Cancelling your scores right after you take the GMAT is free. If you decide to keep your scores, but then go home and decide that they weren’t up to par, you still have 72 hours to cancel them. If you want to cancel your scores online at this point, then you can do so for an additional fee of $25. There’s one exception to this policy: if you add one or more score recipients during this 72-hour window, then you’ll no longer be able to cancel your scores.

If, on the flip side, you accidentally canceled great scores, then you can later reinstate them. To reinstate canceled scores, you have to pay a fee of $50. The only exception is that you can’t reinstate canceled scores from exams taken before January 1, 2014.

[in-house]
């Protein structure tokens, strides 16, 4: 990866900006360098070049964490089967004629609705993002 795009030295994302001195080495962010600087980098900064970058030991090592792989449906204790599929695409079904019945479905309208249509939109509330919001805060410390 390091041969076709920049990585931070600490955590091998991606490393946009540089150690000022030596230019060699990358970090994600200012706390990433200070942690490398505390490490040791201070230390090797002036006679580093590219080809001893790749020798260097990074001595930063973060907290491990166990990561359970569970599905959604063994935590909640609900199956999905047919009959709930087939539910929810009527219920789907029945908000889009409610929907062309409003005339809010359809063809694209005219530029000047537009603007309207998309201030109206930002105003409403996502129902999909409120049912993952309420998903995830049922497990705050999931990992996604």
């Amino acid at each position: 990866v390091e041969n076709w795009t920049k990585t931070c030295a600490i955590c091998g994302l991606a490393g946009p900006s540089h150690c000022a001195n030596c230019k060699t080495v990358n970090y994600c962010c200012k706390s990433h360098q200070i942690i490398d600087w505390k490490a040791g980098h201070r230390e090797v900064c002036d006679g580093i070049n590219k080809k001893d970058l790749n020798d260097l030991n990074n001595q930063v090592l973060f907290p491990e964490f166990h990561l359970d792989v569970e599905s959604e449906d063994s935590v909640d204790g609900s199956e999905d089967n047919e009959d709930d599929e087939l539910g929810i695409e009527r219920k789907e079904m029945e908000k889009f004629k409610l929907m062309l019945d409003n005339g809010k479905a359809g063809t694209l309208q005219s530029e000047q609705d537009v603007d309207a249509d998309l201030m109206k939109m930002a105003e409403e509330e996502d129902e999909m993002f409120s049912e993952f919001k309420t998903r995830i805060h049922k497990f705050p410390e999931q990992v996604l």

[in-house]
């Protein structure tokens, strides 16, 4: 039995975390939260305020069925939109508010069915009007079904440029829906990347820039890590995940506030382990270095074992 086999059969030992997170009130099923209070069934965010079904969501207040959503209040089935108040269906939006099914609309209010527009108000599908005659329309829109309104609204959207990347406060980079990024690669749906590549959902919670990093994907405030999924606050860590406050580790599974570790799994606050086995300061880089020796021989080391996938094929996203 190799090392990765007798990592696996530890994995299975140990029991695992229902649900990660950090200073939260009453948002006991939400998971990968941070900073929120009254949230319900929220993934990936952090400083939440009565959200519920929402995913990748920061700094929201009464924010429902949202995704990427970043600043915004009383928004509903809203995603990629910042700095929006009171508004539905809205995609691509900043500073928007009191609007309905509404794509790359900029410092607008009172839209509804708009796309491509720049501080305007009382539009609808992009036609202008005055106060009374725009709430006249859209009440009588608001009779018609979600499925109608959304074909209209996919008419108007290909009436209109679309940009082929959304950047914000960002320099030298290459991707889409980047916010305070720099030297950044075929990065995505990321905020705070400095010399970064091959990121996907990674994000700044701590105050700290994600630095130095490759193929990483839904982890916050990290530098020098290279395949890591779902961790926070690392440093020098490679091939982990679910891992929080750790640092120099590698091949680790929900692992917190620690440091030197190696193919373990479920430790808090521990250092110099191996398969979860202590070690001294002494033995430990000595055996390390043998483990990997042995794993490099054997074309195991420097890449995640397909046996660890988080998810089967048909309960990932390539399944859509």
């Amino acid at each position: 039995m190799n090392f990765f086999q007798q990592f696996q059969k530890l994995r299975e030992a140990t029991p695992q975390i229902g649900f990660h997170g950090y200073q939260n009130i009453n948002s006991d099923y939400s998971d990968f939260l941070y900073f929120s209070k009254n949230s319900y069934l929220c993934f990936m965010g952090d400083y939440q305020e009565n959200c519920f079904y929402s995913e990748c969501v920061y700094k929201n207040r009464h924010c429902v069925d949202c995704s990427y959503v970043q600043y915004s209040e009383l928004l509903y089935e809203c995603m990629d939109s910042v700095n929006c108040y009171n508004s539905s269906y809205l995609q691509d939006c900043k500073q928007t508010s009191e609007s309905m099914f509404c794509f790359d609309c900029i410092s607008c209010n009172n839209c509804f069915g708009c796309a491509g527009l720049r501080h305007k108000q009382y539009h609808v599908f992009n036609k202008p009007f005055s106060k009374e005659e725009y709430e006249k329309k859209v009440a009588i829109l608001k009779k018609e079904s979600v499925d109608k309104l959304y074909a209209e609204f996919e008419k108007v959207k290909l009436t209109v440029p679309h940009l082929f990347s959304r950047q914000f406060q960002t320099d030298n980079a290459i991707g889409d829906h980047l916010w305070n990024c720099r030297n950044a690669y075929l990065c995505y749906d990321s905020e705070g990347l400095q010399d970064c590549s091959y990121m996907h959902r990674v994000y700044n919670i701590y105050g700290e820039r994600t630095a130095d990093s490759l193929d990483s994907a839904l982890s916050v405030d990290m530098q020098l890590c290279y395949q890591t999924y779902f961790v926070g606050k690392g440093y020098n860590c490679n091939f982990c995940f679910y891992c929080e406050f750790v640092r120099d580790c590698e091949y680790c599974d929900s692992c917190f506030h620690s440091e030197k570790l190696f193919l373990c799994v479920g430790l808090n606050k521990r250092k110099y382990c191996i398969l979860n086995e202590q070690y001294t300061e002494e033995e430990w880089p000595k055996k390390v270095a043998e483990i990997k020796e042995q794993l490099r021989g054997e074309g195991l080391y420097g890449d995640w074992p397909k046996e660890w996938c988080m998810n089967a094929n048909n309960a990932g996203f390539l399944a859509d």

As you can see, there are a lot of potential GMAT fees, whether you’re registering for the test, adding score recipients, or reinstating cancelled scores. Consult the chart below for the full list of GMAT fees.

How Much Does the GMAT Cost? Full List of Fees

This chart shows all the fees associated with the GMAT. Beyond the costs you just read about, it also includes one more: the fee to rescore your essay from the Analytical Writing Assessment (AWA) section.

If you think there was some mistake with your AWA score, then you can pay $45 to have your essay rescored up to six months after you take the test. Your regraded essay score will be final, even if it ends up being lower than the original one.

Here’s the full list of GMAT costs.

Screen Shot 2017-11-12 at 6.00.22 AM